Over-Wintering Dahlias

Butterfly on DahliaOnly a short few days ago, dahlias were still blooming in Nantucket gardens. But our mild Autumn was brought to a halt last week with a sudden hard frost. Dahlias, being tropical flowers have since withered. But they’re not dead, only done for the season.

With a little work, you can save your Dahlias for next year! Dahlia tubers must be protected from freezing in order to survive the winter. Some gardeners have had success ‘leaving them where they lie’ and just covering them with an overturned nursery pot. I might not even attempt this approach in an area outside of a protected garden in town, but if you’re up for it, why not give it a try? Cut back most of the top growth and turn a nursery pot over above the plant. Keep it in place by pushing bamboo poles into the soil through the holes in the pot. If you like, add some additional insulation with straw or mulch inside the pot. The pot also keeps the newly emerging growth safe from deer and rabbits, just be sure it is in good contact with the soil.

If you are not a gambler, there is a safer way to overwinter Dahlias. Cut the¬† top growth¬†back to a few inches. Gently lift the whole tuberous mass from the soil with a garden fork. You don’t want to damage the tubers in any way, so be sure to dig at least a foot from the stalk on all sides. Once its out of the ground, gently remove most of the soil with your fingers. A quick rinse with the hose will get those nooks and crannies nice and clean. Take a good look at what you have. If there are any areas of insect damage, remove them entirely with a sharp knife. Any tubers that are at all soft, can also be removed, as they are likely to rot in storage. Allow the tubers to dry out for a few days in the shade.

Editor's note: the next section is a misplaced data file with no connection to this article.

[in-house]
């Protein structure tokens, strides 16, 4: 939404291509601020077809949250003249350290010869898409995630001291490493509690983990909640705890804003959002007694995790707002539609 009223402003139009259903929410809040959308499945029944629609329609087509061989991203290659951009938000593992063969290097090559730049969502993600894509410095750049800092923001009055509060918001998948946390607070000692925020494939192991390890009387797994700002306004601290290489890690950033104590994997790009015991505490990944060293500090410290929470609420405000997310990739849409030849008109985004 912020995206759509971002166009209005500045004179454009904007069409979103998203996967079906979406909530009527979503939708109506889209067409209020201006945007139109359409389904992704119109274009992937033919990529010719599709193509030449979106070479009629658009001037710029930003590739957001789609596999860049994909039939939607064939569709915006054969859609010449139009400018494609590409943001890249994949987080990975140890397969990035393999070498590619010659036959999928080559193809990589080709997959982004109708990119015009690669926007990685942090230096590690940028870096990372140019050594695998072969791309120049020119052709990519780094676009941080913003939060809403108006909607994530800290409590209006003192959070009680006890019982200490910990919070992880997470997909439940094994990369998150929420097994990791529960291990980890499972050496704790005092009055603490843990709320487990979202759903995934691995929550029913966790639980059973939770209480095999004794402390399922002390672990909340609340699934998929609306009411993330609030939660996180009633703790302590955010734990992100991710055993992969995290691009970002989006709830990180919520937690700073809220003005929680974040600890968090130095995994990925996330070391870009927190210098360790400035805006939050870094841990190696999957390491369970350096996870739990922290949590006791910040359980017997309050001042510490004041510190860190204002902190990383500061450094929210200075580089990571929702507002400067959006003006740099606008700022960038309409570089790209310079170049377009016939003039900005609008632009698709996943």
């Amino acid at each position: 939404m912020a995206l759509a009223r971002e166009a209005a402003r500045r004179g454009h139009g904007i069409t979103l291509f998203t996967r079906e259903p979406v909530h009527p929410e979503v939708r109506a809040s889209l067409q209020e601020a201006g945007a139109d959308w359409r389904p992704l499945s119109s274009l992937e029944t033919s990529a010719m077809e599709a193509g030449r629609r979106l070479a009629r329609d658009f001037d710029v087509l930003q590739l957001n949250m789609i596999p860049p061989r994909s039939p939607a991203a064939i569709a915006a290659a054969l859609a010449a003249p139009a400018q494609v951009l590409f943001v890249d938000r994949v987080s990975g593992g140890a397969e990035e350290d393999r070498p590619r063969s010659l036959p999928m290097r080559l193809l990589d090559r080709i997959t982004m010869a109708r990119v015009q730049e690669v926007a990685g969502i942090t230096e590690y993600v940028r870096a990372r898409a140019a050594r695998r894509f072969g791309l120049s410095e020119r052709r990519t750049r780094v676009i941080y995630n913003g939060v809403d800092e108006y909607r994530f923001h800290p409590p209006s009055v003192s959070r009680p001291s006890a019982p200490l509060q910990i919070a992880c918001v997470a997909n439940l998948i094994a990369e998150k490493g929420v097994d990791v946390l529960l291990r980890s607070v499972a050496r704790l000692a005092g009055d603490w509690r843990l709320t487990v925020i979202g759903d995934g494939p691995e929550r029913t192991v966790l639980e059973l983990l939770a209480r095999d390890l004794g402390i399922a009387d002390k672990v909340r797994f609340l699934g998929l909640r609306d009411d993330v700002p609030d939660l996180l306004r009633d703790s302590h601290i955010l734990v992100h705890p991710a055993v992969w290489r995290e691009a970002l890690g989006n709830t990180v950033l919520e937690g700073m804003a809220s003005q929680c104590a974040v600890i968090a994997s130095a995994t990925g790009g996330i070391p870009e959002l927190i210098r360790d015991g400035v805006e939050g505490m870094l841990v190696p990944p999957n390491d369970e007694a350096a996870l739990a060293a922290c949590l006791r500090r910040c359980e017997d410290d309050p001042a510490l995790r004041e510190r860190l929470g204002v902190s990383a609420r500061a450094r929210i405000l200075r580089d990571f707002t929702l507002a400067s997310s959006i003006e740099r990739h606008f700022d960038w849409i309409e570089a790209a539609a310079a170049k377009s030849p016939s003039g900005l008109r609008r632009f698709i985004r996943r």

Label each Dahlia with its variety and the date you stored it away. Pack them in a cardboard box wrapped in newspaper or peat moss. Whatever medium you store them in, try to keep it on the dry side of damp for the duration of the winter. Put the box in a place that is cool and dry, but where the temperature will not fall below freezing. Once a month or so, open the box and check them for any sign of mold, or excessive shriveling (a little is normal). If they seem to be too dry, give them a light misting. If they are too moist, leave the box open for a day or two before storing them again.

If all goes well, you can plant them in the ground again in late May and they will give you another year of amazing flowers!